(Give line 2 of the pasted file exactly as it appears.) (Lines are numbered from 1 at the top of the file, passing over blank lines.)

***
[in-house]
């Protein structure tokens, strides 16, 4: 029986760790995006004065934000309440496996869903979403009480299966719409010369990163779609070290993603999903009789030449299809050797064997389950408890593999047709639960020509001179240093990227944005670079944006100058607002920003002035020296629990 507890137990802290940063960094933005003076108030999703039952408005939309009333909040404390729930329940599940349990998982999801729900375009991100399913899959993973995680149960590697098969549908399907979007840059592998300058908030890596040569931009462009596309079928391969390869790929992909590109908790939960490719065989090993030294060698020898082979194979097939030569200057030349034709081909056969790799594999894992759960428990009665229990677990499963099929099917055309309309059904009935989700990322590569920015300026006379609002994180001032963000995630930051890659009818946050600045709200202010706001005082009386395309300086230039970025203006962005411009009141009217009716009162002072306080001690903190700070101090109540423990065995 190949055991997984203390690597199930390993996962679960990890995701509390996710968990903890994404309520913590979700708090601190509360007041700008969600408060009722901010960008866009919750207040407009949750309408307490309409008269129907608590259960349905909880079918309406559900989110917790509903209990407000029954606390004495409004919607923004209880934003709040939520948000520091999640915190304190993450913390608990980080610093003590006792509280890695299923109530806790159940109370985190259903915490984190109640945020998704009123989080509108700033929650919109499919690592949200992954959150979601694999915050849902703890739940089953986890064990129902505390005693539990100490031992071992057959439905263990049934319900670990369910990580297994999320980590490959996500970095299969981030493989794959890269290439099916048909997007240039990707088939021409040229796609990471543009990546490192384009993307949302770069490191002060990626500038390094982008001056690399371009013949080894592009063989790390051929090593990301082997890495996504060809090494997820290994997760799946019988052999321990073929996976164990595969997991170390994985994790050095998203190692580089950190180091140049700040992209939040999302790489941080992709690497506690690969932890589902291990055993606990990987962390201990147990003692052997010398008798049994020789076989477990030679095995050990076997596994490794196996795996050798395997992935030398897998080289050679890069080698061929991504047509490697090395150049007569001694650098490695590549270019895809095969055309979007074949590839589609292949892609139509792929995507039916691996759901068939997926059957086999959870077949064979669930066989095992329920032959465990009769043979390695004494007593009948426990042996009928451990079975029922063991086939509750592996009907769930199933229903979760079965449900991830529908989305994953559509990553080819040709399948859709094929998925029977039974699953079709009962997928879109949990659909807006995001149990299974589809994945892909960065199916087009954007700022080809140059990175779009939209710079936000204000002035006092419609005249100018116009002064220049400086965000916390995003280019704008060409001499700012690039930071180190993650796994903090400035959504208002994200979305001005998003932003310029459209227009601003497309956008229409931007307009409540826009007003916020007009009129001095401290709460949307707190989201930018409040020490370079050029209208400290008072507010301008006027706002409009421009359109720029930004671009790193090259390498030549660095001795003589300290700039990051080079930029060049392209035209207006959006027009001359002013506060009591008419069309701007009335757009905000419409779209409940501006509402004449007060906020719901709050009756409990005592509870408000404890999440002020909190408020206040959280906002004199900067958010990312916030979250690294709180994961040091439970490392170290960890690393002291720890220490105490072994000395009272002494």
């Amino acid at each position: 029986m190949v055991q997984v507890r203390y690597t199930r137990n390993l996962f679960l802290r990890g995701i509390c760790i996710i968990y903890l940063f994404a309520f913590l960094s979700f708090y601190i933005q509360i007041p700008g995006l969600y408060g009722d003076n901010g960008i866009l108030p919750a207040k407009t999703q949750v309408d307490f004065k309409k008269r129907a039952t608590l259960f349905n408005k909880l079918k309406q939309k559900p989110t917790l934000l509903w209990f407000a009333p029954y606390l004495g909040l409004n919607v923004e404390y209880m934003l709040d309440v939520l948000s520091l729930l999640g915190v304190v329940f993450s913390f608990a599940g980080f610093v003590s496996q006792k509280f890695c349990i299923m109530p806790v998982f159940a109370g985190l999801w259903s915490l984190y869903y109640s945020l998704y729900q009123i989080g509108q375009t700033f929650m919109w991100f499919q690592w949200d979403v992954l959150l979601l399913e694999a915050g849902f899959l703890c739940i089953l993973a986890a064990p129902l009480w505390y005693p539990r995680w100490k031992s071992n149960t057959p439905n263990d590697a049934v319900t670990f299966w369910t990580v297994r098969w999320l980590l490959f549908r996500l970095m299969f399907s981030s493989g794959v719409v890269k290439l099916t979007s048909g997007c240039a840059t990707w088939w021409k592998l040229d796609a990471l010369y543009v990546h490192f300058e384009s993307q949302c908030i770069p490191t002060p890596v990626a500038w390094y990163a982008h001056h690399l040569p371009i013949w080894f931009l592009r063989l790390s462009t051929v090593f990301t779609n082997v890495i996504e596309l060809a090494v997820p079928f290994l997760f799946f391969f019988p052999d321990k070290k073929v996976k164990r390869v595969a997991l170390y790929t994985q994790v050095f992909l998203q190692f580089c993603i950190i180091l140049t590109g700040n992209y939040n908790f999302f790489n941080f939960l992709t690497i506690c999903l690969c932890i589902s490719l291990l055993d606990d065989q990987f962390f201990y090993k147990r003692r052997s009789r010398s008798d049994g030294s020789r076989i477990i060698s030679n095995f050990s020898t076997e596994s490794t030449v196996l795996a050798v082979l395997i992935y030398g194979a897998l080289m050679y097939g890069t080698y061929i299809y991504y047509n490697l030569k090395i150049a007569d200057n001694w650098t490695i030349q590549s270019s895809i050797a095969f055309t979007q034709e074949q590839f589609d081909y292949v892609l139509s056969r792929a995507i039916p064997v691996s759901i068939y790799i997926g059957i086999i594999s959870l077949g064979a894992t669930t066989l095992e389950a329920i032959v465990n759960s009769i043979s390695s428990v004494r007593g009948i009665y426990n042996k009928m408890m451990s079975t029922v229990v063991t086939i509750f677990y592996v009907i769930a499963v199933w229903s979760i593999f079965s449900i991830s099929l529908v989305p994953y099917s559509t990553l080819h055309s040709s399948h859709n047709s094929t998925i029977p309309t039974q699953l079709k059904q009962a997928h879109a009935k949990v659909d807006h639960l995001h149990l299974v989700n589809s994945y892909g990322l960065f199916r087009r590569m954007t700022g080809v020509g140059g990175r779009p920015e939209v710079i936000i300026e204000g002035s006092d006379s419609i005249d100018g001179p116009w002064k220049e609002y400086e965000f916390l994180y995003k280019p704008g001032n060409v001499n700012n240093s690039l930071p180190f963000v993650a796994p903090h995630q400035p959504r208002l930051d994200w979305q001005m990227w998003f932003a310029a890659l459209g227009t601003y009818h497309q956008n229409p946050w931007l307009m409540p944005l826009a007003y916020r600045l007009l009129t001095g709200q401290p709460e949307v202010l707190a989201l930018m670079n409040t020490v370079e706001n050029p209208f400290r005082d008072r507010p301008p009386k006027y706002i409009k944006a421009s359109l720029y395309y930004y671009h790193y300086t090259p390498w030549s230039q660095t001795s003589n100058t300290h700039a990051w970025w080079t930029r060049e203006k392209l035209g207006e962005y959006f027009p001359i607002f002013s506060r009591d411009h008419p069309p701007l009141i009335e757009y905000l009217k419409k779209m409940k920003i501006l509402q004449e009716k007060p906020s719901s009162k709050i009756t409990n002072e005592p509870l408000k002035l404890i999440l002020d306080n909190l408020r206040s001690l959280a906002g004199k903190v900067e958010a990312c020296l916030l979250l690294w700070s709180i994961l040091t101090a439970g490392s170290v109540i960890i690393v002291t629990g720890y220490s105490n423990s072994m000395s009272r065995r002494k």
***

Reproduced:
């Protein structure tokens, strides 16, 4: 029986760790995006004065934000309440496996869903979403009480299966719409010369990163779609070290993603999903009789030449299809050797064997389950408890593999047709639960020509001179240093990227944005670079944006100058607002920003002035020296629990 507890137990802290940063960094933005003076108030999703039952408005939309009333909040404390729930329940599940349990998982999801729900375009991100399913899959993973995680149960590697098969549908399907979007840059592998300058908030890596040569931009462009596309079928391969390869790929992909590109908790939960490719065989090993030294060698020898082979194979097939030569200057030349034709081909056969790799594999894992759960428990009665229990677990499963099929099917055309309309059904009935989700990322590569920015300026006379609002994180001032963000995630930051890659009818946050600045709200202010706001005082009386395309300086230039970025203006962005411009009141009217009716009162002072306080001690903190700070101090109540423990065995 190949055991997984203390690597199930390993996962679960990890995701509390996710968990903890994404309520913590979700708090601190509360007041700008969600408060009722901010960008866009919750207040407009949750309408307490309409008269129907608590259960349905909880079918309406559900989110917790509903209990407000029954606390004495409004919607923004209880934003709040939520948000520091999640915190304190993450913390608990980080610093003590006792509280890695299923109530806790159940109370985190259903915490984190109640945020998704009123989080509108700033929650919109499919690592949200992954959150979601694999915050849902703890739940089953986890064990129902505390005693539990100490031992071992057959439905263990049934319900670990369910990580297994999320980590490959996500970095299969981030493989794959890269290439099916048909997007240039990707088939021409040229796609990471543009990546490192384009993307949302770069490191002060990626500038390094982008001056690399371009013949080894592009063989790390051929090593990301082997890495996504060809090494997820290994997760799946019988052999321990073929996976164990595969997991170390994985994790050095998203190692580089950190180091140049700040992209939040999302790489941080992709690497506690690969932890589902291990055993606990990987962390201990147990003692052997010398008798049994020789076989477990030679095995050990076997596994490794196996795996050798395997992935030398897998080289050679890069080698061929991504047509490697090395150049007569001694650098490695590549270019895809095969055309979007074949590839589609292949892609139509792929995507039916691996759901068939997926059957086999959870077949064979669930066989095992329920032959465990009769043979390695004494007593009948426990042996009928451990079975029922063991086939509750592996009907769930199933229903979760079965449900991830529908989305994953559509990553080819040709399948859709094929998925029977039974699953079709009962997928879109949990659909807006995001149990299974589809994945892909960065199916087009954007700022080809140059990175779009939209710079936000204000002035006092419609005249100018116009002064220049400086965000916390995003280019704008060409001499700012690039930071180190993650796994903090400035959504208002994200979305001005998003932003310029459209227009601003497309956008229409931007307009409540826009007003916020007009009129001095401290709460949307707190989201930018409040020490370079050029209208400290008072507010301008006027706002409009421009359109720029930004671009790193090259390498030549660095001795003589300290700039990051080079930029060049392209035209207006959006027009001359002013506060009591008419069309701007009335757009905000419409779209409940501006509402004449007060906020719901709050009756409990005592509870408000404890999440002020909190408020206040959280906002004199900067958010990312916030979250690294709180994961040091439970490392170290960890690393002291720890220490105490072994000395009272002494």